Sen. Rand Paul (R-Ky.) (Melina Mara/Washington Post)

Sen. Rand Paul (R-Ky.) is the most interesting man (or woman) in the Republican Party today. He is known as a staunch conservative on fiscal issues, but he's working with Democrats on criminal sentencing reform. He woos religious conservatives in Iowa, but he also flirts with a more libertarian stance on social issues. And as unrest continues in Ferguson, Paul said something no other Republicans are saying: That the "militarization" of police is harmful to African Americans.

We think Benjy Sarlin said it best:

Rand Paul is an enigma wrapped in a riddle. And four years after he burst on to the scene in the 2010 Kentucky Senate race, we're still trying to figure out precisely who he is.

What he's not, though, is a tea partier. That's far too simple a label.

As we've written before, the "tea party" tag has been vastly over-applied throughout the last few years. It was basically used on every Republican who won office in 2010, even as many of them had little to do with the movement -- either ideologically or in their actions. (Case in point: Chris Christie was once seen as a tea partier. Think about that.) Since then, it has been used to refer to basically any Republican who beat the GOP establishment in a primary.

Given Paul's political rise -- he defeated an establishment-aligned Republican in a 2010 primary -- it was natural to label him a tea partier. We have done it too -- repeatedly. It's the easiest short-hand for a GOP outsider. But more and more, it's looking like that label doesn't really fit. While Paul is certainly aligned with the tea party on a lot of stuff, the label doesn't describe him as well as it does someone like Sens. Ted Cruz (R-Tex.) and Mike Lee (R-Utah). An op-ed Paul wrote Thursday in Time magazine was just the latest example of that. The things Paul said in it are not the kind of things you would expect from a tea partier.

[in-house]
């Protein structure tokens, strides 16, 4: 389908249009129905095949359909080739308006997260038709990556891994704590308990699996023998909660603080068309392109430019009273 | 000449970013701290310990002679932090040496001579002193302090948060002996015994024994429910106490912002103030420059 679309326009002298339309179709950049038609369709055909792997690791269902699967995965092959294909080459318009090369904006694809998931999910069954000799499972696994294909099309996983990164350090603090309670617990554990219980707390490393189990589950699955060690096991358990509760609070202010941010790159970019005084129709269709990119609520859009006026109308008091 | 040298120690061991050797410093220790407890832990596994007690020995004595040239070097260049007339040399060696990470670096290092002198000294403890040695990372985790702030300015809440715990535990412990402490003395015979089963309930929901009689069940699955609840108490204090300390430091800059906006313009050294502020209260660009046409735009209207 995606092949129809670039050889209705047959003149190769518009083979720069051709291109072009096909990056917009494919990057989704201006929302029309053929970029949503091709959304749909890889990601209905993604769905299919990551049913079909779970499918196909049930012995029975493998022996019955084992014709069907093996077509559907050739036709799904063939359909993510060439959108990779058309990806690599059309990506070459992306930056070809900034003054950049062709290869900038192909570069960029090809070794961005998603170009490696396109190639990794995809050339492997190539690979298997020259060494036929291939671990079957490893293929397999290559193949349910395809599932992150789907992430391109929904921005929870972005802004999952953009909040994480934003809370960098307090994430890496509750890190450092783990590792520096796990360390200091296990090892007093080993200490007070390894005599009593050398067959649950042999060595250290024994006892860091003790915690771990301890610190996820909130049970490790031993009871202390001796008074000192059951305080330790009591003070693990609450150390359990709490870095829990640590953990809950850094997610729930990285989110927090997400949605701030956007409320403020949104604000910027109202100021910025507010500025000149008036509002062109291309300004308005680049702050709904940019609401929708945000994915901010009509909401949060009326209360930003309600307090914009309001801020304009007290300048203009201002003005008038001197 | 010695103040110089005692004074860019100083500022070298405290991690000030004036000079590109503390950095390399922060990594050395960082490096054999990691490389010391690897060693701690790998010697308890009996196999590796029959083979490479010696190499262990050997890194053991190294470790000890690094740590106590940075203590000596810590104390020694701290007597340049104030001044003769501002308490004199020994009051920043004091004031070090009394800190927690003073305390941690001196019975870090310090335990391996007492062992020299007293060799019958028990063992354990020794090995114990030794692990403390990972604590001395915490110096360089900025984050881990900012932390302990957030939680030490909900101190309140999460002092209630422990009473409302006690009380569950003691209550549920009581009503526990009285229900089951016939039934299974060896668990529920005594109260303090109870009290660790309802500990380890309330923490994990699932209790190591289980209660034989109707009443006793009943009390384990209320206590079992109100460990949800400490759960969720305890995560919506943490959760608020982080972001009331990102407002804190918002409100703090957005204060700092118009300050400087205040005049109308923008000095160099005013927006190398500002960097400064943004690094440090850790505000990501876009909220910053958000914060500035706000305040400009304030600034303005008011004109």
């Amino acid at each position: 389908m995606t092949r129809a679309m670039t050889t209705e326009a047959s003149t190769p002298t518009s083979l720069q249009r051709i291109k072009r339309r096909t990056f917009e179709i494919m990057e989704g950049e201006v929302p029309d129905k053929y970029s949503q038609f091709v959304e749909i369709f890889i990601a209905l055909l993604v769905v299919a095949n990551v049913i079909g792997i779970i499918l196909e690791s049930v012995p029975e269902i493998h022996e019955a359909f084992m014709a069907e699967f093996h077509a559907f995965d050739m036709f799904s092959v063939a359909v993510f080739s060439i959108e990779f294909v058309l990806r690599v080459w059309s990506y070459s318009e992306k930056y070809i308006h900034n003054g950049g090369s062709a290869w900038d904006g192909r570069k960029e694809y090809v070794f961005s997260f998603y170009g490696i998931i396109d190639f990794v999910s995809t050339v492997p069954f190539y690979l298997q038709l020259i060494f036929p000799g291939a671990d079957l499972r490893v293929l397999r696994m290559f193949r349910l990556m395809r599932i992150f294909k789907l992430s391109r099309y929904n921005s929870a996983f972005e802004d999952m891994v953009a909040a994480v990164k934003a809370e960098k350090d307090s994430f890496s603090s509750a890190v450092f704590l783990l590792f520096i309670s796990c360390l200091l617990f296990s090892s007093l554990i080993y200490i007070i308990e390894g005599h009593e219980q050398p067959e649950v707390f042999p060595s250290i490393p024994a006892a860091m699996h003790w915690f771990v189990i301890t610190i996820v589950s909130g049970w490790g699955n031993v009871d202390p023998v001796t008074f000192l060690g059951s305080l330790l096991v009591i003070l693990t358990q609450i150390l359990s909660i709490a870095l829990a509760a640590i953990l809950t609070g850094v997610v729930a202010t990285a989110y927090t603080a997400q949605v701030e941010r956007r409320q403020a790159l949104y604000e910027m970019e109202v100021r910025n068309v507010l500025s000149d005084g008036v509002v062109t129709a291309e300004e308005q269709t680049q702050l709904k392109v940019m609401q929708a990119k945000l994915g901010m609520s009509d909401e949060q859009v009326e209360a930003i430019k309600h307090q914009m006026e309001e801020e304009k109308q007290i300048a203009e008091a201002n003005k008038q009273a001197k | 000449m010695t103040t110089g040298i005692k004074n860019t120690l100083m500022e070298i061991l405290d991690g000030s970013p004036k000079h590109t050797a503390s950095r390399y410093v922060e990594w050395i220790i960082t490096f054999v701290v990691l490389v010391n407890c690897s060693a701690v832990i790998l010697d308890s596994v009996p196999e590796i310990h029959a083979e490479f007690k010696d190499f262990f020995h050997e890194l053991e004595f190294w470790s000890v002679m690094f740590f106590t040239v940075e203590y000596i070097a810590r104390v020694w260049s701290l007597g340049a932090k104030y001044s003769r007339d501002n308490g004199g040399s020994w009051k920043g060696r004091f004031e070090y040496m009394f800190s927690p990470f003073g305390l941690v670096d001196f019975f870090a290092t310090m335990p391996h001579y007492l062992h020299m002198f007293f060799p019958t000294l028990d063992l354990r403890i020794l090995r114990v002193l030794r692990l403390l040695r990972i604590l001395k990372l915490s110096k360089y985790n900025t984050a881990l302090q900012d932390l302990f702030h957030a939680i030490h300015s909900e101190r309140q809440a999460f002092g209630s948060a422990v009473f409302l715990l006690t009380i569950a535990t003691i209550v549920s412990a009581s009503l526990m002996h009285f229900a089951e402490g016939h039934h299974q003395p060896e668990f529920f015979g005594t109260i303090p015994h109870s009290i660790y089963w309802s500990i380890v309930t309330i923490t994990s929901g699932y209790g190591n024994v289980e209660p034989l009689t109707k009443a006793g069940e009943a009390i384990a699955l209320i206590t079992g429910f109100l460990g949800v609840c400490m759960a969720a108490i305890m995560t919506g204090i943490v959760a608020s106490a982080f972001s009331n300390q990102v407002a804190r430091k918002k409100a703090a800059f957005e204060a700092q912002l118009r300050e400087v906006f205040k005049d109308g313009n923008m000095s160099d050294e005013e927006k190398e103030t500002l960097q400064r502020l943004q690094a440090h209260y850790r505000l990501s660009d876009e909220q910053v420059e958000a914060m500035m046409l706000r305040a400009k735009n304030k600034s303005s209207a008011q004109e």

And indeed, it seems actual tea partiers are apparently noticing that Paul isn't exactly their cup of tea. The new McClatchy-Marist College poll of the 2016 GOP presidential primary shows Paul's share of the tea party vote dropping from 20 percent in April to 7 percent today -- tied for fifth. Cruz, meanwhile, leads this demographic with 15 percent.

Similarly, an NBC News/Marist College poll of the Iowa GOP caucuses last month showed Paul leading Cruz and tied for first overall. But while Cruz's support was almost completely among tea partiers, Paul actually did no better among that segment than he did overall. He was tied with Rick Santorum among tea party supporters.

Both of these polls have small sample sizes and shouldn't be taken as gospel, but it's notable that Paul doesn't appear as reliant on tea party support as the other big supposed tea party candidate, Cruz. That's by design. Paul is reaching out to the minority groups and religious conservatives for a reason; he knows he's not the tea party-est of the tea partiers and that he can't/won't rely on their votes to deliver the GOP nomination in 2016.

With Paul, it's not so much that the tea party won't like him -- he will definitely get support from many tea partiers if and when he runs, and especially if Cruz doesn't -- as it is that it over-simplifies a pretty complex politician.

The trouble with Paul is that no well-known labels seem to fit him well. While his dad, Ron Paul, is a pretty straight-line libertarian, that's not really who the younger Paul is. He's not an establishment Republican, a neo-conservative, an arch-conservative or a moderate Republican.

We still don't know what label would be better than "tea party," but it's becoming clearer and clearer that this label doesn't really fit. Maybe he's just a Rand Paul Republican.